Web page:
Matthew Gallant posted an interesting commentary that confronts video game interfaces with Donald Norman’s ubiquitous book on design, The Design of Everyday Things. There is some sense in the three design principles that Norman distils from his analyses of well-designed everyday objects, and Matthew has done a wonderful job of translating them for game designers.
In this article I try to plead a case against ”good” interface design. Rather, I would like to see interfaces that frustrate the gamer and encourage them to explore the game’s world creatively, rather than instrumentally.
Here are some of the interface design goals that Matthew suggests:
- Visibility: It Should Be Obvious What a Control Is Used For.
If I press this button, what will happen? If I want to unlock the door, which control should I use? A system with good visibility allows the user to easily translate goals into actions.
- Affordance: It Should Be Obvious How a Control Is Used.
The system should provide “strong clues to the operation of things”. A button affords pushing, a lever affords pulling, etc. The user should know how to operate a control just by looking at it.
- Feedback: It Should Be Obvious When a Control Has Been Used.
Once the user has pressed a button, the system should react in a manner that clearly communicates what has just been accomplished. If nothing has happened, this fact should also be obvious.
Each of these design principles is sensible precisely because they are grounded in the way of life we already live: we have goals (or are given goals by the designer), we encounter objects in the world, we use those objects to achieve those goals, we receive feedback when we engage in them. Almost all games that we’ve played are based on this very rational structure.
Instrumental reason in video games
But to get a little philosophical here, all of these principles are based on an instrumental relation to video games. It’s an instrumental view insofar as the world is seen as a collection of things, and the gamer is an organism with clearly specified goals. In order to achieve those goals, s/he must use those things in the correct way. The fact that we call our HIDs “controllers” now instead of a “joysticks” is very indicative of the culture we live in: we tend to believe that games are there to satisfy goals.
But are games tools or instruments? This is the problem I have with Donald Norman’s usability studies: they are all based on an instrumentalist view of the world. If you aren’t playing by the rules that the designer has created, you aren’t doing it right. So the designer is encouraged to make the game’s goals and controls as transparent as possible, so gamers can satisfy quests/goals/rules as efficiently as possible.
But what about play? When we play games, are we trying to satisfy our instrumental goals? Perhaps vaguely. A friend and I used to play Midtown Madness together, and try to cause horrible traffic jams at one side of town, so we could race our car down the highway and hit the jam at the highest possible speed. Sometimes the car would catch an edge of a bumper and launch over the other cars in the jam – kudos would be awarded for the most spectacular collision. We were not playing the game according to the rules – we were trying to break the rules and create new possibilities within the constraints of the game.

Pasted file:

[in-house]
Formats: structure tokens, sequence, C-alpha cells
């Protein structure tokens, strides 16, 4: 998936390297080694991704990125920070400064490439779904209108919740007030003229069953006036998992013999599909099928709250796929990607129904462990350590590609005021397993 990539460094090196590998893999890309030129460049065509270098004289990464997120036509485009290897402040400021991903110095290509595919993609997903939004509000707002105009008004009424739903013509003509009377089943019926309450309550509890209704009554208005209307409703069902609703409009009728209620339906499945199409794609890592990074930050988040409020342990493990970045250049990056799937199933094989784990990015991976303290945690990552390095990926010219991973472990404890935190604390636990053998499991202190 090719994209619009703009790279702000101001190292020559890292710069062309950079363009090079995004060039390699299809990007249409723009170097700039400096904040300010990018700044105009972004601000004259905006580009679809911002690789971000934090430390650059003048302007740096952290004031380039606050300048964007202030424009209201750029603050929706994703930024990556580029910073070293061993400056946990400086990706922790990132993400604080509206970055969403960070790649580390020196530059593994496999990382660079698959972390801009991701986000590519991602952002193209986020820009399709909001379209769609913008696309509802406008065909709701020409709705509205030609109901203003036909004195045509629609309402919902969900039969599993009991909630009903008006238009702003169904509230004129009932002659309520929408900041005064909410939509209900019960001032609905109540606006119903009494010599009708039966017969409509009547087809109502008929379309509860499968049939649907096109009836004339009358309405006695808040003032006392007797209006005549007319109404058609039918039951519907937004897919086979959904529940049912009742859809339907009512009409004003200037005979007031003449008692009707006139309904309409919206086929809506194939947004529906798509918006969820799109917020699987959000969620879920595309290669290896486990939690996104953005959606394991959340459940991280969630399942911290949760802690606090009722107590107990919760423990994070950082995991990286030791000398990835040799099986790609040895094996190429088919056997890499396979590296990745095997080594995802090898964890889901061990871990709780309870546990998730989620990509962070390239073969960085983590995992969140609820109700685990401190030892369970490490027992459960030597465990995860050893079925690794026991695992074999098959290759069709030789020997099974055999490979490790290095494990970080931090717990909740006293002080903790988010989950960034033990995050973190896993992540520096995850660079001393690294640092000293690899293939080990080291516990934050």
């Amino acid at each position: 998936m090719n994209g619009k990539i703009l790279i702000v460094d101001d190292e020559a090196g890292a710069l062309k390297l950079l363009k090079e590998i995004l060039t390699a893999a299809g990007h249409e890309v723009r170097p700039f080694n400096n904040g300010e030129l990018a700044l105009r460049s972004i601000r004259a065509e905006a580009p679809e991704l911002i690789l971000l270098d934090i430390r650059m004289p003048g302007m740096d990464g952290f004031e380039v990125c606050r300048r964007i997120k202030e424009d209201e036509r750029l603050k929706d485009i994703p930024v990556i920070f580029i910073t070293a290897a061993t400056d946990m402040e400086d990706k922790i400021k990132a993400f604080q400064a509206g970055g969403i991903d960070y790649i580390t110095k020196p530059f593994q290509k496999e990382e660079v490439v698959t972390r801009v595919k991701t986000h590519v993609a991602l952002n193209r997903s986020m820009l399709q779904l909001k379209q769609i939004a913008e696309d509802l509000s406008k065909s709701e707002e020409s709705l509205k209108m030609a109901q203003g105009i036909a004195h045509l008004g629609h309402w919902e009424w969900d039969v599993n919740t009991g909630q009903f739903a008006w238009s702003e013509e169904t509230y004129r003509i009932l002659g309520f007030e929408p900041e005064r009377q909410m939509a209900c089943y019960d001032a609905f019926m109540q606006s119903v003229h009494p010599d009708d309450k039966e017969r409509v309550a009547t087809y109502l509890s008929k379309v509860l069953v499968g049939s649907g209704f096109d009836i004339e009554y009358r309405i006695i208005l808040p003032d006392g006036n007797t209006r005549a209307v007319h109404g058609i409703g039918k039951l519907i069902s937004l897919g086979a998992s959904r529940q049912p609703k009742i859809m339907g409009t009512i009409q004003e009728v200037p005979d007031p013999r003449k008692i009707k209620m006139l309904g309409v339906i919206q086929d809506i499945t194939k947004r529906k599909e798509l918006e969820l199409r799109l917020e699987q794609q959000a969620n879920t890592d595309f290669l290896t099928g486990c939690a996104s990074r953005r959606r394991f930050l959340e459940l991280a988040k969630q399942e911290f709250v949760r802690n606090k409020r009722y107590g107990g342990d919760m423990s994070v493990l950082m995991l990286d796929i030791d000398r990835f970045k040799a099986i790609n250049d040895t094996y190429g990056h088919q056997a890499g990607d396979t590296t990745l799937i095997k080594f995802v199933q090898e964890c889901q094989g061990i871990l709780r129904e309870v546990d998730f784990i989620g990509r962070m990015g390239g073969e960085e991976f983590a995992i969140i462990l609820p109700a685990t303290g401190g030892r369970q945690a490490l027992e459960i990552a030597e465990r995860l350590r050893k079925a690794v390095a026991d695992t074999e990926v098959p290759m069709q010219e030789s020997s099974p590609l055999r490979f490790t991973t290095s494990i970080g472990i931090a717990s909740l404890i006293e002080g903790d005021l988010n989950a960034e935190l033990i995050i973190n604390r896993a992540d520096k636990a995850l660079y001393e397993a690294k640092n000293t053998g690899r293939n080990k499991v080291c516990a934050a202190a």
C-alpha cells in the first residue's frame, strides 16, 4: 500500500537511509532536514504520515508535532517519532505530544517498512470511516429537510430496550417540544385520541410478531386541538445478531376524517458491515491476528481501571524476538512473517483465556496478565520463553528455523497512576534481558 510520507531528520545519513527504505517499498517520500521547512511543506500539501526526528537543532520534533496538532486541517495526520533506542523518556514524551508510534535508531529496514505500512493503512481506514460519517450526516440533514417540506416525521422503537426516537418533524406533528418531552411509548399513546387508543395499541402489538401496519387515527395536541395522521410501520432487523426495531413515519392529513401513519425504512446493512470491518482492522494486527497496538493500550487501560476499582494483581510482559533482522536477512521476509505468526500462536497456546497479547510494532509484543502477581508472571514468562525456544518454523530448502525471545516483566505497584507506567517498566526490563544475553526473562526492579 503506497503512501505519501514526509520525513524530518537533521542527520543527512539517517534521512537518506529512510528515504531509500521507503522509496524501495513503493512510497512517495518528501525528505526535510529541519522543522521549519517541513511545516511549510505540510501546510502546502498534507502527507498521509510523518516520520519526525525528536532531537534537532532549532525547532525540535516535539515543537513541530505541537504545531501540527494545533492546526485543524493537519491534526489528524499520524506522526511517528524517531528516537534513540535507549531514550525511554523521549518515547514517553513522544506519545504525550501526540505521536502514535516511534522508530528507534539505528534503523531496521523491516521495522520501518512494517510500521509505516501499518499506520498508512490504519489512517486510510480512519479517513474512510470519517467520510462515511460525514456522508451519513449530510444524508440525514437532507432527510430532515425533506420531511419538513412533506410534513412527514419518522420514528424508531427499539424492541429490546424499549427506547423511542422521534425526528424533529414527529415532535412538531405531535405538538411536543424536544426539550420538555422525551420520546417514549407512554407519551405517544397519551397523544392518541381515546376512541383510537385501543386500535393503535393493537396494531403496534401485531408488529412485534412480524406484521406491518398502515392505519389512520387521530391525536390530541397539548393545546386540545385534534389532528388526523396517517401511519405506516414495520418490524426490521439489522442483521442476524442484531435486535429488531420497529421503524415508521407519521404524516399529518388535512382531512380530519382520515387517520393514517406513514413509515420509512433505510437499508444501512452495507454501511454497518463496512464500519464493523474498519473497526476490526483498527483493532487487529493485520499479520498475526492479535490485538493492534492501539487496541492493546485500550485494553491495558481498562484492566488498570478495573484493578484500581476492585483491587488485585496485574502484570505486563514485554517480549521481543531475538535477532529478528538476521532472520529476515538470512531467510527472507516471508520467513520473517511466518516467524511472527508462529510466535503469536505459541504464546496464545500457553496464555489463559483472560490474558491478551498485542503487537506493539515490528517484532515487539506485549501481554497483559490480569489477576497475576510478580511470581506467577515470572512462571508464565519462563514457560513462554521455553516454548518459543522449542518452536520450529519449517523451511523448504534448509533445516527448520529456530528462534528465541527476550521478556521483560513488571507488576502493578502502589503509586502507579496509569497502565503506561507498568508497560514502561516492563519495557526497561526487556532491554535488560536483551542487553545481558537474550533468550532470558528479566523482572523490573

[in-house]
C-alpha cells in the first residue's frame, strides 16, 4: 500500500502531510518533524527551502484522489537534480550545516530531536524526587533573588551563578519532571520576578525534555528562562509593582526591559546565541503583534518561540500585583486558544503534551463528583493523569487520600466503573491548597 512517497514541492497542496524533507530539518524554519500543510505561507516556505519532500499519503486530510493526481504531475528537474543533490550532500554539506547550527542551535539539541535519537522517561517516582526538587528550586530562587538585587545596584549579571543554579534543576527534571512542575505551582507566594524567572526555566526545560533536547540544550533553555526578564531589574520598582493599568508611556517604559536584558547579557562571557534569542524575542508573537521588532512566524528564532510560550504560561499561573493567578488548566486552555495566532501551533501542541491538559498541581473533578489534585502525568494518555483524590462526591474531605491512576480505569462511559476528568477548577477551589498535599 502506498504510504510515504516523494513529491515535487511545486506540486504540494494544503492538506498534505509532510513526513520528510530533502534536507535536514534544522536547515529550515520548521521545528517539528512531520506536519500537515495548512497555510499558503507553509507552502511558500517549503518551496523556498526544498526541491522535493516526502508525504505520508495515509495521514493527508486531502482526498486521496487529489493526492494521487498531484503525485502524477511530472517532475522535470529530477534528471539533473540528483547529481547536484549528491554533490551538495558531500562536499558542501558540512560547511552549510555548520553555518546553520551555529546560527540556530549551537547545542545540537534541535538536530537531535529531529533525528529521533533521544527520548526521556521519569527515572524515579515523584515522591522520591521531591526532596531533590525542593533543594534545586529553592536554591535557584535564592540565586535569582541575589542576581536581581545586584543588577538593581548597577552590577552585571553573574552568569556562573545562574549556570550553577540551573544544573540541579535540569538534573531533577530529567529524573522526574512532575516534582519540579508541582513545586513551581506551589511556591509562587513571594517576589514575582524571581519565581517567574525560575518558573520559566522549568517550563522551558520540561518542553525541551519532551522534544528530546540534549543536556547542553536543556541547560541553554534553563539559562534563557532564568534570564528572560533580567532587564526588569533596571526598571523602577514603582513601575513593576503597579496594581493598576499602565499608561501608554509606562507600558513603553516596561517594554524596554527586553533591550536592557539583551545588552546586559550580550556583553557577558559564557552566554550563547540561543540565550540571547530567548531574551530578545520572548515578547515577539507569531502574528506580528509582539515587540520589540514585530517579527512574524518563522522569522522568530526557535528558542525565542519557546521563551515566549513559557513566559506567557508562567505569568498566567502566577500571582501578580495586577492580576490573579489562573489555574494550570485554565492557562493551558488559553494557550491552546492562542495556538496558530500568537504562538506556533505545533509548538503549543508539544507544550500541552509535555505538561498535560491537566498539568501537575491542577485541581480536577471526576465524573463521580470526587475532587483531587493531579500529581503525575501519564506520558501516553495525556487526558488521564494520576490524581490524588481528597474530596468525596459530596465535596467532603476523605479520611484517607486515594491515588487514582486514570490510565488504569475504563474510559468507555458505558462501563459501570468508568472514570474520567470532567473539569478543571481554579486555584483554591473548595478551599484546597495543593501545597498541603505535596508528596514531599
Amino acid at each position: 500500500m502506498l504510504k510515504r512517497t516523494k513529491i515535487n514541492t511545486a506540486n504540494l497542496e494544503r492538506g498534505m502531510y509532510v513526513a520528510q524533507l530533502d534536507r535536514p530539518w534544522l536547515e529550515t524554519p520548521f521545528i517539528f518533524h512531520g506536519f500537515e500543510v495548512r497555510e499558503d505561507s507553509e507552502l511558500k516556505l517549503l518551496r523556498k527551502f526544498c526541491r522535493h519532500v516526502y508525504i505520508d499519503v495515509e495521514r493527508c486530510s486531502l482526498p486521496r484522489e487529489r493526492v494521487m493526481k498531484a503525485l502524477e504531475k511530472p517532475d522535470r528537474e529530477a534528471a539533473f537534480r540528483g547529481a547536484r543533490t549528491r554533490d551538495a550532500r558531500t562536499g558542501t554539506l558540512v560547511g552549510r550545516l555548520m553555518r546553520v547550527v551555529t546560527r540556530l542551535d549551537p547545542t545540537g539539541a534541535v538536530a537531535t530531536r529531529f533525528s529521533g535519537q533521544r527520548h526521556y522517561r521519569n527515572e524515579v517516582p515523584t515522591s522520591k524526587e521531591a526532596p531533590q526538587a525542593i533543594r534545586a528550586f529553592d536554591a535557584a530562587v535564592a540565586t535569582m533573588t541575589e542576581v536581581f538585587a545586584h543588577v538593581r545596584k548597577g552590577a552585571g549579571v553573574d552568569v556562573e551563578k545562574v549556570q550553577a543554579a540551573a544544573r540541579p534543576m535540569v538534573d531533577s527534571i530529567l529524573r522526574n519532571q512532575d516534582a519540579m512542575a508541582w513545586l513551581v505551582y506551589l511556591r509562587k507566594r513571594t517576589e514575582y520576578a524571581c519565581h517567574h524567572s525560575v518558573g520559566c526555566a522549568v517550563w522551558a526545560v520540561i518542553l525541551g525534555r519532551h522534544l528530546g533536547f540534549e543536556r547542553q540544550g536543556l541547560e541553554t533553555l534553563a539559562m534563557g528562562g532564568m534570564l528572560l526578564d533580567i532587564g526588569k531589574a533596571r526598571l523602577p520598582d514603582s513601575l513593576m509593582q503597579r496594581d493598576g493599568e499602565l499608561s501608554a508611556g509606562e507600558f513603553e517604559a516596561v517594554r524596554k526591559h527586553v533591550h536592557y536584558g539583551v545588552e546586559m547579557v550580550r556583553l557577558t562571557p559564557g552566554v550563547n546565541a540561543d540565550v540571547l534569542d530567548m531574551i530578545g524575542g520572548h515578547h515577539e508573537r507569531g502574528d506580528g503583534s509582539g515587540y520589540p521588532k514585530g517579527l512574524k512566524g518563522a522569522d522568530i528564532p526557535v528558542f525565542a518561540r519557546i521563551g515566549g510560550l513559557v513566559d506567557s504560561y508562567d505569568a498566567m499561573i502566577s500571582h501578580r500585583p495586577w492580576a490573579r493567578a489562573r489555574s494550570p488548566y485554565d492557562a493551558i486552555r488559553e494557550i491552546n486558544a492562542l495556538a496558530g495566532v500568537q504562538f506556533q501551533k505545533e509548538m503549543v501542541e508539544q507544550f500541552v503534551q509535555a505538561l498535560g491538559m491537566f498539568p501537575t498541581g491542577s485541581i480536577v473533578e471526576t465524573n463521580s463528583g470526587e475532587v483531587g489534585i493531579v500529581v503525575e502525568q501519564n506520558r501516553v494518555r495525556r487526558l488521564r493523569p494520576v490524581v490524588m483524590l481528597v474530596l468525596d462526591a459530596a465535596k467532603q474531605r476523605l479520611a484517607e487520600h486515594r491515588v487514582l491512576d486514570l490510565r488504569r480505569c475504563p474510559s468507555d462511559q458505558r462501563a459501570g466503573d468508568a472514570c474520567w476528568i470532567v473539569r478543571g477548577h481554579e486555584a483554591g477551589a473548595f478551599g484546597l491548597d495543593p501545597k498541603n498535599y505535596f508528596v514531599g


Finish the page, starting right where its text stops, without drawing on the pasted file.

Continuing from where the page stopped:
Making a case for ‘broken’ interfaces
If you’re designing a new hammer or building a sports car, you want the ‘interface’ (the usability) to be predictable, reliable, and intuitive. You don’t want the hammer dancing around the nail, nor do you want your new sports car choosing a random direction every time you turn left.
But when we make video games, we should not be engineering for usability. A game is not a utility. It is an imaginative space and a play space. Creating “user-friendly” video games is another way of saying, “We are making a faster, better, hammer, that practically anyone can use!” What we need instead, I think, is a game that frustrates us. A game where learning the rules of play – whatever they are – is an exploration in itself. We don’t need to learn the rules first, then learn how to play. We play a game, and learn the bounds of the space as we do it.
Iroquois Pliskin (understandably) argues that Resident Evil 5 suffers from ”bad interface design” that prevents the player from moving forwards in the game. In my view, this has the potential to be a wonderful opportunity for play. Unfortunately, RE5 is just as instrumentally-minded as most gamers are, and only one “solution” to the “puzzle” is the “right” one. Creativity and play do not imagine specific ends such as these. So instead of making RE5′s interface more intuitive, easy-to-play, or straightforward, I’d like to see the game enable creative solutions to its very difficult challenges.
Sure, instrumental reason satisfies our desire for achievement and consumption… but it fundamentally denies other desires we have, such as the desire to play, think creatively, and undermine the rules. I’d like to see some badly designed interfaces that leave lots of cracks in the pavement – spaces for the imagination. A game is not a hammer.
Thank you to (fellow Canuck!) Matthew Gallant and Iroquois Pliskin for their thoughts on game interfaces.
Note: Nels Anderson, who lives dangerously near the 49th parallel, has some interesting thoughts on design/UI issues that are directly pertinent to this discussion here and here… his thoughts fall closer to Matthew Gallant’s reading of Donald Norman’s book than mine do, but they offer an articulate interpretation of game mechanics and interactivity.